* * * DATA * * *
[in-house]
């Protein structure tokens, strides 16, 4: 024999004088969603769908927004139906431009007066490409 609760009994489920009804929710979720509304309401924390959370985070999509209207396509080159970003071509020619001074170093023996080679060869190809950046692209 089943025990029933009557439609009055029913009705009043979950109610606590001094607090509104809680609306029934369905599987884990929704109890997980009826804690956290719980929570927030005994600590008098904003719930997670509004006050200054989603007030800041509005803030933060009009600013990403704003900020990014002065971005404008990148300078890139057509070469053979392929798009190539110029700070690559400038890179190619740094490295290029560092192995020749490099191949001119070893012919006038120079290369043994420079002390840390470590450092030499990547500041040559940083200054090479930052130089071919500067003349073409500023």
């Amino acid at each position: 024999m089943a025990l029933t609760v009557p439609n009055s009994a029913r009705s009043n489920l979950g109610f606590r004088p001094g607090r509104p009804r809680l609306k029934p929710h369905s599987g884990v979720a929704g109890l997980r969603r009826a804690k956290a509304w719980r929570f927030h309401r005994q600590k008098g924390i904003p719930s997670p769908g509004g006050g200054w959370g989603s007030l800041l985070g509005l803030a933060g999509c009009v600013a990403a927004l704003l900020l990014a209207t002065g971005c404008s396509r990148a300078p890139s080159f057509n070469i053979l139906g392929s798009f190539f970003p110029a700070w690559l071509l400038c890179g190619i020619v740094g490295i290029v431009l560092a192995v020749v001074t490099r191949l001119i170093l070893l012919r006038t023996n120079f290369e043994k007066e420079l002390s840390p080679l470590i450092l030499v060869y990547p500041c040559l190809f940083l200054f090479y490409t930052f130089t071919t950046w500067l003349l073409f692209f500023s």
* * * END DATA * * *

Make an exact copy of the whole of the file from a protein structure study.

[in-house]
């Protein structure tokens, strides 16, 4: 024999004088969603769908927004139906431009007066490409 609760009994489920009804929710979720509304309401924390959370985070999509209207396509080159970003071509020619001074170093023996080679060869190809950046692209 089943025990029933009557439609009055029913009705009043979950109610606590001094607090509104809680609306029934369905599987884990929704109890997980009826804690956290719980929570927030005994600590008098904003719930997670509004006050200054989603007030800041509005803030933060009009600013990403704003900020990014002065971005404008990148300078890139057509070469053979392929798009190539110029700070690559400038890179190619740094490295290029560092192995020749490099191949001119070893012919006038120079290369043994420079002390840390470590450092030499990547500041040559940083200054090479930052130089071919500067003349073409500023």
């Amino acid at each position: 024999m089943a025990l029933t609760v009557p439609n009055s009994a029913r009705s009043n489920l979950g109610f606590r004088p001094g607090r509104p009804r809680l609306k029934p929710h369905s599987g884990v979720a929704g109890l997980r969603r009826a804690k956290a509304w719980r929570f927030h309401r005994q600590k008098g924390i904003p719930s997670p769908g509004g006050g200054w959370g989603s007030l800041l985070g509005l803030a933060g999509c009009v600013a990403a927004l704003l900020l990014a209207t002065g971005c404008s396509r990148a300078p890139s080159f057509n070469i053979l139906g392929s798009f190539f970003p110029a700070w690559l071509l400038c890179g190619i020619v740094g490295i290029v431009l560092a192995v020749v001074t490099r191949l001119i170093l070893l012919r006038t023996n120079f290369e043994k007066e420079l002390s840390p080679l470590i450092l030499v060869y990547p500041c040559l190809f940083l200054f090479y490409t930052f130089t071919t950046w500067l003349l073409f692209f500023s």